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I've recently learned about rotational kinetic energy and how an object can have both translational kinetic energy and rotational kinetic energy at the same time.

However, I get confused when I try to apply this to, say, a uniform rod rotating downward:

enter image description here

At first glance, it seems to me that there should only be Rotational Kinetic Energy, as the rod can be seen as simply rotating around one of its end points. However, I've learned that an object has translational kinetic energy when its center of mass is moving. Since the rod's center of mass is changing, does this mean that it also has translational kinetic energy?

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It depends what you consider to be the "pivot" about which the rotational kinetic energy is calculated here:

If you choose the pivot as the end of the rod that is physically held in place, then you only have to consider rotational kinetic energy, since if you think about what rotational kinetic energy represents, then it should be clear that the kinetic energy of every individual particle is accounted for here.

However, if you choose as the pivot the center of mass of the rod, then since the center of mass also has translational kinetic energy, you need to account for that as well, so that your two terms will be the rotational kinetic energy about the center of mass and the translational kinetic energy of the center of mass. (Bob D's answer contains an excellent visualization of this case.)

Try calculating the total kinetic energy both ways; you should get the same answer at the end regardless of how you did it. (Keep in mind the moment of inertia of the rod changes since you change what the pivot is. My above argument is also closely related to the parallel-axis theorem; can you see why?)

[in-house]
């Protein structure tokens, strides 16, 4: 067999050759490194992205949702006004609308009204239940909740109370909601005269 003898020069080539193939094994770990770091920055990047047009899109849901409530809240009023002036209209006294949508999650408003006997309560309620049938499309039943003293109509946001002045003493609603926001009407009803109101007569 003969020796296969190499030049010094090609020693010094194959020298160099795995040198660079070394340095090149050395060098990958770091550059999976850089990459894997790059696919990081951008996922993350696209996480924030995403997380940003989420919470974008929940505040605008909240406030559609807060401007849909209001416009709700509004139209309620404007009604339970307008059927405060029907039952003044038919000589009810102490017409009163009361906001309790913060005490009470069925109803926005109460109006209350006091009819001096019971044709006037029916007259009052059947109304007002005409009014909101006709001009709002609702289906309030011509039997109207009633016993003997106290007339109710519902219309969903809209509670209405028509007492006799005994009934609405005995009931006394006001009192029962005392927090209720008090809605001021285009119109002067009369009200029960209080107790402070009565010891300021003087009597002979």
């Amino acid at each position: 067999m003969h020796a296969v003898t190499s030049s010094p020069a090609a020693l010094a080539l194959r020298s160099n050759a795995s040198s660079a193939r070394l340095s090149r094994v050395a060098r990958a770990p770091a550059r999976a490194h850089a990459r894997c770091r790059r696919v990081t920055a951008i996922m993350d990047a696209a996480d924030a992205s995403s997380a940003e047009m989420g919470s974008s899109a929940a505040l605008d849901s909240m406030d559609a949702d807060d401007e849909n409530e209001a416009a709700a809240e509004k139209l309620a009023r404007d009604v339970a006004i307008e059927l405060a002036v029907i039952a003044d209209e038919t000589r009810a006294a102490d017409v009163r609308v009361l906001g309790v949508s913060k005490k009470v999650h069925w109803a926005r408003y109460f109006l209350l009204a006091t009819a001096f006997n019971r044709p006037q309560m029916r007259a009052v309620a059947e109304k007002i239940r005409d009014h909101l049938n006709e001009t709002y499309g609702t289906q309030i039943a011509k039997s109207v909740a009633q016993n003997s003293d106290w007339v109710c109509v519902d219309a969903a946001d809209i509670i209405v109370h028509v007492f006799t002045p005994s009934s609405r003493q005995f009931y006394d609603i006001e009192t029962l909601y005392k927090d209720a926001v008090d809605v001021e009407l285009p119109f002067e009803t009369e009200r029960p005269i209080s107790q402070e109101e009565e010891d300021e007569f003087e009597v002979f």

Hope this helps.

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You have to understand that concepts like rotational kinetic energy are just shortcuts to solve problems efficiently.
In Classical Mechanics, we start by defining concepts like kinetic energy on point particles, with no dimension; when we need to extend this concepts to macroscopic objects, like the rod in your problem, the rigorous way to do it is to think of the object as a collection of point-like sections, each having its own kinetic energy; and then we can state that the sum of all those point contributions is the total kinetic energy of the object. But since the sections are really small and really numerous we have to perform an integral instead of a sum.
This is what is truly happening at a rigorous level, but of course no one wants to do all this complex work for a simple problem, especially in a introductory context. So we define things like the kinetic energy of the center of mass, or the rotational kinetic energy, to skip some work.

In your case you can choose what approach you want to use:

  1. You can perform the integral (I do not recommend this one of course)
  2. You can think of the rod as a point particle and calculate the kinetic energy from this prospective. (So using the kinetic energy of the center of mass)
  3. You can think of the rod as a macroscopic object and calculate his rotational kinetic energy, that would be also the total kinetic energy.(Of course the pivot has to be the fixed point)